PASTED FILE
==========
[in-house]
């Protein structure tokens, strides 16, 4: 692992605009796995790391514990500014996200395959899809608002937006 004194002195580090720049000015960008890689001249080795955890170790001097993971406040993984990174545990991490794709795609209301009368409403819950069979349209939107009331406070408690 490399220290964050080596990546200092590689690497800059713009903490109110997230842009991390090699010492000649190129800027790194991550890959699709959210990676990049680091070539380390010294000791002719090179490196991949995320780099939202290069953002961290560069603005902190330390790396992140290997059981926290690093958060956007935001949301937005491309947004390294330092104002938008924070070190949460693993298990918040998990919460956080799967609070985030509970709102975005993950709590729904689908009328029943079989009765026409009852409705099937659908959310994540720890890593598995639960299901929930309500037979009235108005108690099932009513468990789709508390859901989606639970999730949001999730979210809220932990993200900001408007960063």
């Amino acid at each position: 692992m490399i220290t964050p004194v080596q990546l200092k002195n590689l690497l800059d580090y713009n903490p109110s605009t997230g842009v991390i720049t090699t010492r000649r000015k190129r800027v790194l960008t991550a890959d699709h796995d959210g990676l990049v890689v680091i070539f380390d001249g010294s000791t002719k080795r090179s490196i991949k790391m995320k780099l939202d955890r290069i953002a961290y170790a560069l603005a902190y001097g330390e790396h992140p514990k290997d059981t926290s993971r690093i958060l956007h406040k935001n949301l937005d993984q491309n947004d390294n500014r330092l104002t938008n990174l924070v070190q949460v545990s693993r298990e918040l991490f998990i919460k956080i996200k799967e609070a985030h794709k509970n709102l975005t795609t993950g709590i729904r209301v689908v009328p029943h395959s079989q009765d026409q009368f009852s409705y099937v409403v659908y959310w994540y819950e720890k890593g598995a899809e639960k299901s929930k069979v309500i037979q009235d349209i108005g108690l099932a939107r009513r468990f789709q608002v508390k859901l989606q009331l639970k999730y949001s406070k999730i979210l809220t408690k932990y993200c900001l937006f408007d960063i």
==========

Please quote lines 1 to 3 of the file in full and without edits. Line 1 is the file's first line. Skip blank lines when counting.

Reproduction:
[in-house]
């Protein structure tokens, strides 16, 4: 692992605009796995790391514990500014996200395959899809608002937006 004194002195580090720049000015960008890689001249080795955890170790001097993971406040993984990174545990991490794709795609209301009368409403819950069979349209939107009331406070408690 490399220290964050080596990546200092590689690497800059713009903490109110997230842009991390090699010492000649190129800027790194991550890959699709959210990676990049680091070539380390010294000791002719090179490196991949995320780099939202290069953002961290560069603005902190330390790396992140290997059981926290690093958060956007935001949301937005491309947004390294330092104002938008924070070190949460693993298990918040998990919460956080799967609070985030509970709102975005993950709590729904689908009328029943079989009765026409009852409705099937659908959310994540720890890593598995639960299901929930309500037979009235108005108690099932009513468990789709508390859901989606639970999730949001999730979210809220932990993200900001408007960063």
């Amino acid at each position: 692992m490399i220290t964050p004194v080596q990546l200092k002195n590689l690497l800059d580090y713009n903490p109110s605009t997230g842009v991390i720049t090699t010492r000649r000015k190129r800027v790194l960008t991550a890959d699709h796995d959210g990676l990049v890689v680091i070539f380390d001249g010294s000791t002719k080795r090179s490196i991949k790391m995320k780099l939202d955890r290069i953002a961290y170790a560069l603005a902190y001097g330390e790396h992140p514990k290997d059981t926290s993971r690093i958060l956007h406040k935001n949301l937005d993984q491309n947004d390294n500014r330092l104002t938008n990174l924070v070190q949460v545990s693993r298990e918040l991490f998990i919460k956080i996200k799967e609070a985030h794709k509970n709102l975005t795609t993950g709590i729904r209301v689908v009328p029943h395959s079989q009765d026409q009368f009852s409705y099937v409403v659908y959310w994540y819950e720890k890593g598995a899809e639960k299901s929930k069979v309500i037979q009235d349209i108005g108690l099932a939107r009513r468990f789709q608002v508390k859901l989606q009331l639970k999730y949001s406070k999730i979210l809220t408690k932990y993200c900001l937006f408007d960063i």